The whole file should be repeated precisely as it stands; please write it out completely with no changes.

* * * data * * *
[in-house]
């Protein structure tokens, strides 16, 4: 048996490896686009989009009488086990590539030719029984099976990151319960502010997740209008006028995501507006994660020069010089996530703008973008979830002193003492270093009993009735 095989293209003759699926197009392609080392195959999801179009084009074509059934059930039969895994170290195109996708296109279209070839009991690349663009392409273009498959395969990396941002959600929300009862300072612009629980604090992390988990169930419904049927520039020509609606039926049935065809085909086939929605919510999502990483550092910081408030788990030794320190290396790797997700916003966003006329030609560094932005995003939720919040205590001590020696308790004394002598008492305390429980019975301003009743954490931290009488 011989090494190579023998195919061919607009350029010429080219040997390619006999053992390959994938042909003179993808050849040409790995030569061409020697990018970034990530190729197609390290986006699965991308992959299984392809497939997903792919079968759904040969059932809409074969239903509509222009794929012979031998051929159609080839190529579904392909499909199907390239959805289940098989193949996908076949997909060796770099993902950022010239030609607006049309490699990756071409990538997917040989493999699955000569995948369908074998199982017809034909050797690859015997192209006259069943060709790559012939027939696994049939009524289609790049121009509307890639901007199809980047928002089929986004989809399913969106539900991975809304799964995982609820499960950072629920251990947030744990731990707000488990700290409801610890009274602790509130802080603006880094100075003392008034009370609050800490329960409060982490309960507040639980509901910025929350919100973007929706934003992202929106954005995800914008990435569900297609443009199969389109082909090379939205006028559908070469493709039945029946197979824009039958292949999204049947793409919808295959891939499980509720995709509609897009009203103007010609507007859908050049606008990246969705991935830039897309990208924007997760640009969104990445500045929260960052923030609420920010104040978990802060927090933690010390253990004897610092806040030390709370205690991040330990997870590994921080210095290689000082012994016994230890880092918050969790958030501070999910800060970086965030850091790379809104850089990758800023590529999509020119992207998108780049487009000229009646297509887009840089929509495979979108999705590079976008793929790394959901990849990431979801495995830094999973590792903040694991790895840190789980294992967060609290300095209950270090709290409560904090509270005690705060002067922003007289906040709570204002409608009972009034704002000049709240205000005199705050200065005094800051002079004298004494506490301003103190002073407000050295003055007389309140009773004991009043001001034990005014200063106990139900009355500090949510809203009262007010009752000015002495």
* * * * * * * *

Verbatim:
[in-house]
């Protein structure tokens, strides 16, 4: 048996490896686009989009009488086990590539030719029984099976990151319960502010997740209008006028995501507006994660020069010089996530703008973008979830002193003492270093009993009735 095989293209003759699926197009392609080392195959999801179009084009074509059934059930039969895994170290195109996708296109279209070839009991690349663009392409273009498959395969990396941002959600929300009862300072612009629980604090992390988990169930419904049927520039020509609606039926049935065809085909086939929605919510999502990483550092910081408030788990030794320190290396790797997700916003966003006329030609560094932005995003939720919040205590001590020696308790004394002598008492305390429980019975301003009743954490931290009488 011989090494190579023998195919061919607009350029010429080219040997390619006999053992390959994938042909003179993808050849040409790995030569061409020697990018970034990530190729197609390290986006699965991308992959299984392809497939997903792919079968759904040969059932809409074969239903509509222009794929012979031998051929159609080839190529579904392909499909199907390239959805289940098989193949996908076949997909060796770099993902950022010239030609607006049309490699990756071409990538997917040989493999699955000569995948369908074998199982017809034909050797690859015997192209006259069943060709790559012939027939696994049939009524289609790049121009509307890639901007199809980047928002089929986004989809399913969106539900991975809304799964995982609820499960950072629920251990947030744990731990707000488990700290409801610890009274602790509130802080603006880094100075003392008034009370609050800490329960409060982490309960507040639980509901910025929350919100973007929706934003992202929106954005995800914008990435569900297609443009199969389109082909090379939205006028559908070469493709039945029946197979824009039958292949999204049947793409919808295959891939499980509720995709509609897009009203103007010609507007859908050049606008990246969705991935830039897309990208924007997760640009969104990445500045929260960052923030609420920010104040978990802060927090933690010390253990004897610092806040030390709370205690991040330990997870590994921080210095290689000082012994016994230890880092918050969790958030501070999910800060970086965030850091790379809104850089990758800023590529999509020119992207998108780049487009000229009646297509887009840089929509495979979108999705590079976008793929790394959901990849990431979801495995830094999973590792903040694991790895840190789980294992967060609290300095209950270090709290409560904090509270005690705060002067922003007289906040709570204002409608009972009034704002000049709240205000005199705050200065005094800051002079004298004494506490301003103190002073407000050295003055007389309140009773004991009043001001034990005014200063106990139900009355500090949510809203009262007010009752000015002495």